• a federally recognized Indian tribe, the state of Washington or any of its political subdivisions, or a municipal corporation;
  • a single-family dwelling consisting of a manufactured/mobile home or park model that has substantially lost its identity as a mobile unit by virtue of its being fixed in location and placed on a foundation with fixed pipe connections with sewer, water, or other utilities; and
  • a single-family dwelling consisting of a floating home which must be occupied by the property owner as their principal place of residence.

The homestead exemption is in addition to the senior citizen property tax relief program.

For taxes levied for collection in calendar year 2026, and each subsequent year thereafter, the amount of homestead exemption must be increased from the prior year's exemption amount by the percentage growth in the state levy for the prior calendar year.

The homestead exemption must be claimed and renewed on forms developed by the Department of Revenue (DOR) or by the county assessor and approved by DOR.  Each county assessor must make declaration and renewal declaration forms available at the assessor's office, on the assessor's official website, and by mail or email upon request.

The resulting revenue loss from the exemption is prohibited from being shifted onto other property owners through an increase in the state property tax rate.


Renter's Credit.  Beginning January 1, 2025, a renter's credit is available to qualifying tenants.  The renter's credit is a refund of 2 percent of gross rent paid in the prior calendar year on a tenant's principal place of residence.  Residence has the same definition as that provided for the homestead exemption.
Claimants must apply annually to DOR by the last day of the calendar year for which the refund is claimed.  Claimants must provide proof of gross rent paid for the prior year and a copy of each applicable rental or lease agreement.  Applications must contain a signature attesting that the rental property or properties for which the renter's credit is sought was the claimant's principal place of residence in the immediately preceding calendar year.  All signatures on an application must be made under penalty of perjury.


DOR must provide claimants a paper application upon request.
DOR may make a single refund payment when multiple individuals contribute to rent, unless the application for the renter's credit provides sufficient information for DOR to split the refund payment among multiple individuals.  DOR may adjust the gross rent paid to a reasonable rental amount for purposes of rent constituting property taxes paid.  Any redetermination of gross rent under this subsection is subject to the appeal.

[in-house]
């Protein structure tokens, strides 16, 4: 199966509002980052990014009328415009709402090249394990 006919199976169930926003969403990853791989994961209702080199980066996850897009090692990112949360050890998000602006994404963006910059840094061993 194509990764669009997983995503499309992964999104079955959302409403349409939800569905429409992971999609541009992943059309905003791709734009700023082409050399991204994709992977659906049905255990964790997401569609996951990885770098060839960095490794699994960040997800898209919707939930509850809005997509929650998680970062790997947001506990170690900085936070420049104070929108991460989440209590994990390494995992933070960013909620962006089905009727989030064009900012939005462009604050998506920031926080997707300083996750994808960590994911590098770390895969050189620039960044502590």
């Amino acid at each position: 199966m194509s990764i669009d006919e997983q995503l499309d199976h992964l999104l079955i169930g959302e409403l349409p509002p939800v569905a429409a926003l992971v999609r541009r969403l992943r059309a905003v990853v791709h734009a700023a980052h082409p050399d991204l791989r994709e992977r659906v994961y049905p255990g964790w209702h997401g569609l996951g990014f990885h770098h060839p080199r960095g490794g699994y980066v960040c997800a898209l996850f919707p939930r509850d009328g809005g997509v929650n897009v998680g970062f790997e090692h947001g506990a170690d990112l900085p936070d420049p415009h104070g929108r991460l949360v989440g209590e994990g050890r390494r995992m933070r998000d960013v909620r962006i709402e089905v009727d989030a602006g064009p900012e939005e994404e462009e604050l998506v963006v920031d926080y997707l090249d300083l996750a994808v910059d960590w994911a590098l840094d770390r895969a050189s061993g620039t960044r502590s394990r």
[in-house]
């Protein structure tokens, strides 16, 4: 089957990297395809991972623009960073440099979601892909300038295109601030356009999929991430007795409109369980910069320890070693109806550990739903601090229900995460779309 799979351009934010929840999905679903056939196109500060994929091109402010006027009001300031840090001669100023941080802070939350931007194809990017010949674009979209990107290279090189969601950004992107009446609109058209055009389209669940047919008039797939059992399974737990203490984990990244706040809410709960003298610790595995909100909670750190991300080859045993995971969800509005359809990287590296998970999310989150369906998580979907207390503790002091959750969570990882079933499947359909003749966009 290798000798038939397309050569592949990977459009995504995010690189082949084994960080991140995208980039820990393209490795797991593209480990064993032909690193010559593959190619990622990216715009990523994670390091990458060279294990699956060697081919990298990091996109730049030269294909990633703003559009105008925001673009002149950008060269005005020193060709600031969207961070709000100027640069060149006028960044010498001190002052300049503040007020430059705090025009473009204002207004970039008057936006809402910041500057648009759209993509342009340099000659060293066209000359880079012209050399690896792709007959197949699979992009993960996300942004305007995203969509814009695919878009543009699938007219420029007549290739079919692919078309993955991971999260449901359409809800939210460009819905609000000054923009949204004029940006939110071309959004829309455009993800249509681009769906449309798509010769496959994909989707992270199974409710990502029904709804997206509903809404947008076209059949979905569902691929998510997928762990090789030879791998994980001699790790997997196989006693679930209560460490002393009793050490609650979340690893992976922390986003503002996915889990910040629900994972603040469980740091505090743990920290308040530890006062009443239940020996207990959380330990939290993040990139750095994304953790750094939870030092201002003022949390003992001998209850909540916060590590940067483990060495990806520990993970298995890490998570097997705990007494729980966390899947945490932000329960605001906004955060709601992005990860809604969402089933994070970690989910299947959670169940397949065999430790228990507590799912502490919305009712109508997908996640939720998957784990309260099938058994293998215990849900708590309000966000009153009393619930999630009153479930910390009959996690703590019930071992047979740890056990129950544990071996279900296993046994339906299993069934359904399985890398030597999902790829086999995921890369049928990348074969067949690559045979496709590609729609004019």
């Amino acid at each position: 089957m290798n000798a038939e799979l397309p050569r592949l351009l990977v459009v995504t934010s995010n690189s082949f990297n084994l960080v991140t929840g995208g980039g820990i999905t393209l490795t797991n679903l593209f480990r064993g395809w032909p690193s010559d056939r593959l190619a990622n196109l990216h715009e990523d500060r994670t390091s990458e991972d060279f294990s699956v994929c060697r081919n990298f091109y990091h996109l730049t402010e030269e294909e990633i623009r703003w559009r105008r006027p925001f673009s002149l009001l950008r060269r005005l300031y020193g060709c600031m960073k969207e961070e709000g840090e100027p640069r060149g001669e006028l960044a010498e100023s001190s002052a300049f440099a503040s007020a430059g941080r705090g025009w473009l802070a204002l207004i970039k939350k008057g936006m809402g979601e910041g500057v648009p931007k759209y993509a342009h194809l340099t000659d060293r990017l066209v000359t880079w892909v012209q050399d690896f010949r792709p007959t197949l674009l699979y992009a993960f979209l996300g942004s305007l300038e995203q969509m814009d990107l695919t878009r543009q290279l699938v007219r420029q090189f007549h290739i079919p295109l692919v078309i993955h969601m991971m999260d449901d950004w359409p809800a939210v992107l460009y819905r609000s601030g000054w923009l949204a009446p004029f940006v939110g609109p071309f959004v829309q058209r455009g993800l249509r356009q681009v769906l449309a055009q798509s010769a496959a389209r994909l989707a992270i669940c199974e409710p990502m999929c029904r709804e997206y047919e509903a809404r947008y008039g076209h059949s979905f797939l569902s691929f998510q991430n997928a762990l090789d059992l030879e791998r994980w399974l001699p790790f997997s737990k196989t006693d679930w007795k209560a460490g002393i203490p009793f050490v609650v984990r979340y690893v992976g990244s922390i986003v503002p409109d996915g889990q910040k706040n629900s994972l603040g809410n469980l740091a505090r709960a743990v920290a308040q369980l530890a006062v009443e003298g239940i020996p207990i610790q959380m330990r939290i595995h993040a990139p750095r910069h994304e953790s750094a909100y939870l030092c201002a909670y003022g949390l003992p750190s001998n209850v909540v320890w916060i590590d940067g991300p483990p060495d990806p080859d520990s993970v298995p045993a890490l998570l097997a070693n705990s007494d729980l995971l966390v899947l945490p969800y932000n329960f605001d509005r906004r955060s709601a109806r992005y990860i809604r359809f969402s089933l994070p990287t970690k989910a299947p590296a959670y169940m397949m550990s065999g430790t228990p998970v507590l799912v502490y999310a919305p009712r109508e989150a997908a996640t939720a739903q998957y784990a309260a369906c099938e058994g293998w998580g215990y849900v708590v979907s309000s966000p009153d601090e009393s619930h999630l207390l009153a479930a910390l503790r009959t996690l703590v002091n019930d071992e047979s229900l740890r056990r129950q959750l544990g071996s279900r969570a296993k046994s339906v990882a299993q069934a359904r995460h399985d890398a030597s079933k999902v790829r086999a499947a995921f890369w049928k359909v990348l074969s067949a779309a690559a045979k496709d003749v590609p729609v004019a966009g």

A renter's credit may not result in a refund that exceeds the amount that would be exempt if the claimant were eligible for a homestead exemption. 


The residence for which a renter's credit is claimed must be subject to property taxation for the year for which the renter's credit is claimed.  A claimant may not receive both a homestead exemption and renter's credit in the same year, except for claims in which a single-family dwelling is owned by the claimant but located on leased land. In such cases, the combined refund may not exceed the allowable amount for a homestead exemption.
DOR must provide information about the renter's credit on its website, including qualifications and manner of making claims for the credit. Subject to funds appropriated for this specific purpose, DOR must conduct public awareness and outreach efforts for the renter's credit.


DOR must annually adjust the maximum renter’s credit to be equivalent to the maximum allowed by the homestead exemption.  


The bill allows claimants to file late applications for up to six months after the deadline, provides an appeal process for claimants denied a refund, and provides a mechanism for DOR to impose penalties if a claimant fraudulently receives a refund.


Subject to appropriation, DOR must develop and maintain a centralized computer system for filing and processing applications and issuance of refund payments.  


Other Provisions.  The homestead exemption and renter's credit are not subject to tax preference performance review or automatic 10-year expiration.  

Appropriation: None.
Fiscal Note: Available.
Creates Committee/Commission/Task Force that includes Legislative members: No.
Effective Date: The bill takes effect on January 1, 2024, if a proposed constitutional amendment specifically authorizing a homestead?exemption and renter's credit is approved by the voters in the next general election.